A Japanese Temple Bell in Ireland

By Arthur, Chris | Contemporary Review, September 1994 | Go to article overview

A Japanese Temple Bell in Ireland


Arthur, Chris, Contemporary Review


IT is comparatively rare to be given any depth of insight into the provenance and history of the things around us. For the most part, the objects we encounter bear with them only the most minimal of clues about their origin. Of the often long and meandering paths which led them to us, only a couple of steps are known or can be guessed at with any likelihood of accuracy. Sensitive and dexterous though our fingers may be, they are blind to all but the most obvious aspects of the things they grasp. Touch can read shape, weight, size, texture, temperature; but beyond such crude measures of materiality the history of a thing is hidden. We do not know who made it, used it, owned it; we are ignorant of the emotions it may have aroused, the events it may have facilitated.

Perhaps that is why we get so attached to possessions (whether they are valuable or not). Alone among the opaque inscrutability of the things that surround us, our own known objects set a bulwark of familiarity between us and the disturbing anonymity of existence. Things handed down from generation to generation acquire a special importance, 'sentimental value' adheres to them. We cash that value in each time we use them to see a little way into the past. They are heavy with the possibility of remembrance. Mostly, though, this lack of direct tactile access to inanimate genealogies, the invisibility of objects' journeys through time and space, is not felt as any loss. Indeed it would be a positive disadvantage if each piece of furniture, every garment, ornament, kitchen utensil, our keyboards, pens, keys and such like suddenly acquired autobiographical voices which were audible to touch. Were the story of each object announced as tangibly as its weight and shape, the babble of information confronting us would be similar in scale and chaos to what might result were we suddenly to be cursed with telepathic powers. The blindness of touch which shields us from such cacophany and allows a decent gagging anonymity to enshroud most objects, is surely a saving grace. It is something to be thankful for, rather than a sensory deficiency to be bemoaned, our delight in the familiar notwithstanding.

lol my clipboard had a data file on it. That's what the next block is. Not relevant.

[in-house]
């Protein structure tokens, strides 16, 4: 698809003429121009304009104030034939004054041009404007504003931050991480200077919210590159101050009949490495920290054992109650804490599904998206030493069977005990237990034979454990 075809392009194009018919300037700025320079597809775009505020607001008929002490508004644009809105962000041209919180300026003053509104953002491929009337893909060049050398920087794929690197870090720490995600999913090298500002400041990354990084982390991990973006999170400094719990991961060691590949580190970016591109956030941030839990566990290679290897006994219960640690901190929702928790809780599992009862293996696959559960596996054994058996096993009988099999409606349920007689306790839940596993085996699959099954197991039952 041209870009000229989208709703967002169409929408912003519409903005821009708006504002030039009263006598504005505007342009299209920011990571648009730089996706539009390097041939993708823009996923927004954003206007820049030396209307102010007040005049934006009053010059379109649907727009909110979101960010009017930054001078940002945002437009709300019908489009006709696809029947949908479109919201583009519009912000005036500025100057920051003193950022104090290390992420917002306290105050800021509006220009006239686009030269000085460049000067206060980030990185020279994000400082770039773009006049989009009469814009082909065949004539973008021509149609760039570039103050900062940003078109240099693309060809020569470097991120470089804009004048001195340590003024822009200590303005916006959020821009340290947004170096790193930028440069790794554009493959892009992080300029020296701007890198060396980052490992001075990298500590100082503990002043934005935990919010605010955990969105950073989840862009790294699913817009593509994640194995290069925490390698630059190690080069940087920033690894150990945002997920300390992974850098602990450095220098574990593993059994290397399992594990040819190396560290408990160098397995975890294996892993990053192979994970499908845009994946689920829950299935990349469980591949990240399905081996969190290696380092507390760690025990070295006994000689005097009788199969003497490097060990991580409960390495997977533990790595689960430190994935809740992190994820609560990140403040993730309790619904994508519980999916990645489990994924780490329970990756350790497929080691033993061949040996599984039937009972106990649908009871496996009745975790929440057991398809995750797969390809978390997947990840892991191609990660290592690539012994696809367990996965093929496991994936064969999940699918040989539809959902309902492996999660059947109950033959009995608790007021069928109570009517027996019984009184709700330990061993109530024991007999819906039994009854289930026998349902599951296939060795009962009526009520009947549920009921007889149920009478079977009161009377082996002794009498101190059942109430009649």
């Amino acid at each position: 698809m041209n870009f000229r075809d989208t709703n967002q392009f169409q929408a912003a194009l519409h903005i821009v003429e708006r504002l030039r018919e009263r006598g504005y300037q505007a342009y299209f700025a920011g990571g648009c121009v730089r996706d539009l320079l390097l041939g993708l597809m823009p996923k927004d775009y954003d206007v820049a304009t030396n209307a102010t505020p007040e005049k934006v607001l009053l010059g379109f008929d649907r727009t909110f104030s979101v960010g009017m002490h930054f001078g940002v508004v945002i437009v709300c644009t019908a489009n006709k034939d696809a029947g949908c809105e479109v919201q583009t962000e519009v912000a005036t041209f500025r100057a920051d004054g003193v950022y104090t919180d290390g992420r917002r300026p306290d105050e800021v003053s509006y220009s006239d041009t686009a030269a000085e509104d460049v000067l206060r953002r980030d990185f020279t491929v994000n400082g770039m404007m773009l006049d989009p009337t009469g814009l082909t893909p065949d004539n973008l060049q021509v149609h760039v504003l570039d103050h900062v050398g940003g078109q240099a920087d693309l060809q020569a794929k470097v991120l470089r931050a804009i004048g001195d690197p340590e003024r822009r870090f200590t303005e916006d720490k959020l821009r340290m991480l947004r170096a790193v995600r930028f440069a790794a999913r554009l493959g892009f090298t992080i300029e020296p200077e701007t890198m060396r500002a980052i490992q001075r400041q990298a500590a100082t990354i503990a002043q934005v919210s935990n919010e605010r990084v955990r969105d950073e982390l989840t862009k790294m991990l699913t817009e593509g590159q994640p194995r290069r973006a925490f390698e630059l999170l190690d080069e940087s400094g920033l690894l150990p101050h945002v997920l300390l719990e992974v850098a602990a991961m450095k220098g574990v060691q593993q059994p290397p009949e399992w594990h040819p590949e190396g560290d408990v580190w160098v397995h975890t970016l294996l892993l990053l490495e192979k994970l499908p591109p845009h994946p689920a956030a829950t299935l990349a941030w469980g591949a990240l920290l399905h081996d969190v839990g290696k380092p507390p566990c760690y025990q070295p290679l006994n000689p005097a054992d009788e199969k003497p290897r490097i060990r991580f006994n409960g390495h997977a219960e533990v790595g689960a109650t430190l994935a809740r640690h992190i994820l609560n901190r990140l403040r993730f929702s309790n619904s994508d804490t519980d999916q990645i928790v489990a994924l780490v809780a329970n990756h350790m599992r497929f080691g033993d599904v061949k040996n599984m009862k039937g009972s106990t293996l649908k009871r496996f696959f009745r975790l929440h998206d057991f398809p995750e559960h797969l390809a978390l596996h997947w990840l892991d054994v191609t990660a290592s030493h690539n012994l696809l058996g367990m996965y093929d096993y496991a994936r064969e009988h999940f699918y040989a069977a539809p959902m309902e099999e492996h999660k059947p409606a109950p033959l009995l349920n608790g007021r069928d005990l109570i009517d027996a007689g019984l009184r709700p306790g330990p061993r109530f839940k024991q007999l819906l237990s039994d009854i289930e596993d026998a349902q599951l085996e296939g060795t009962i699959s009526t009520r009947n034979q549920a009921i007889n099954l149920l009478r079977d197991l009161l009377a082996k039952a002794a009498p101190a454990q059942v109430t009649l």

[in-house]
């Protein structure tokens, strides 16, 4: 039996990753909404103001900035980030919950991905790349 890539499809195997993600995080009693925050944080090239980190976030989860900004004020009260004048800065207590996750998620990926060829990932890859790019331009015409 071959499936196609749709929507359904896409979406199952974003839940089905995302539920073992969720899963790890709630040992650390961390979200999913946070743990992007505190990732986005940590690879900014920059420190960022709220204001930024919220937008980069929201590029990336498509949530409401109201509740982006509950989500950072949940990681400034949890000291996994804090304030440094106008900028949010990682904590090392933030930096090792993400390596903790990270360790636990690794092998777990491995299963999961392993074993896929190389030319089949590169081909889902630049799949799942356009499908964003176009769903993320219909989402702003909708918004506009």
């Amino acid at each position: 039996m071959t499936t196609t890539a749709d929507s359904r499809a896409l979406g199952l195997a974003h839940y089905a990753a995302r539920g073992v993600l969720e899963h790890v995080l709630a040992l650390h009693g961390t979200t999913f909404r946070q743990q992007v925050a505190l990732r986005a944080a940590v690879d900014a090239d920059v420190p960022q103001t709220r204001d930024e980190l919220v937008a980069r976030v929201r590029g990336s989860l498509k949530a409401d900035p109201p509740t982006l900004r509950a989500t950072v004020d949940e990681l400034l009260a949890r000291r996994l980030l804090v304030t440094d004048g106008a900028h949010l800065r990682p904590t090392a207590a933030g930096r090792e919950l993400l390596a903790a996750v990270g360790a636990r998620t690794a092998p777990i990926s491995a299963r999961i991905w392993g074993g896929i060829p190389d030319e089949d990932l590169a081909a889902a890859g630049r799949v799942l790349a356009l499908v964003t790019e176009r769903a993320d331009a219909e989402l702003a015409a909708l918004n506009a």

Sometimes, though, particular objects seem so laden with meaning, so pregnant with the past, that it is hard not to wish for psychometry -- that is, the (alleged) ability, claimed by some mediums, to divine directly by touch the qualities, properties, history of a thing. What beachcomber has not picked up some piece of flotsam, a mute remnant of our ever-varied human detritus, a holed and worn shoe, a child's plastic doll, a rust-encrusted key, and wondered what story it might tell us if only touch alone could release its little cargo of history? Living in an old house, occupied for maybe three generations before us, it is sometimes hard not to wish for the ability to read the past, to find out what happened here, just by placing your hand on the walls or by touching the gnarled timbers of the roof beams. Holding something ancient like a fossil, or visiting the site of some great battle, may impart a potent sense of awe at the scale of time and the savagery of fate. But however atmospheric, however emotional it may be, our presence in a place, like the mere handling of objects, yields little information on its own. Even human bones, upon which such a weight of intimacy and contact is impressed over the term of an average life-span, provide no intrinsic purchase for the retrieval of their story. Despite the appeal and comfort which some still find in relics and amulets, the gravity of objects cannot keep in orbit about them anything we can directly detect. The mute inanimacy of things invests them with an anonymity which usage, ownership, feeling can only temporarily obscure with the transience of names.

We cannot tell just by standing there if murder or kindness has happened in a room; a handful of ash may be from a garden bonfire or from some hellish Nazi crematorium; the loveliest country walk may have borne on its grassy lanes before us the steps of those in love, in despair, or in some terrible death-dealing rage. …

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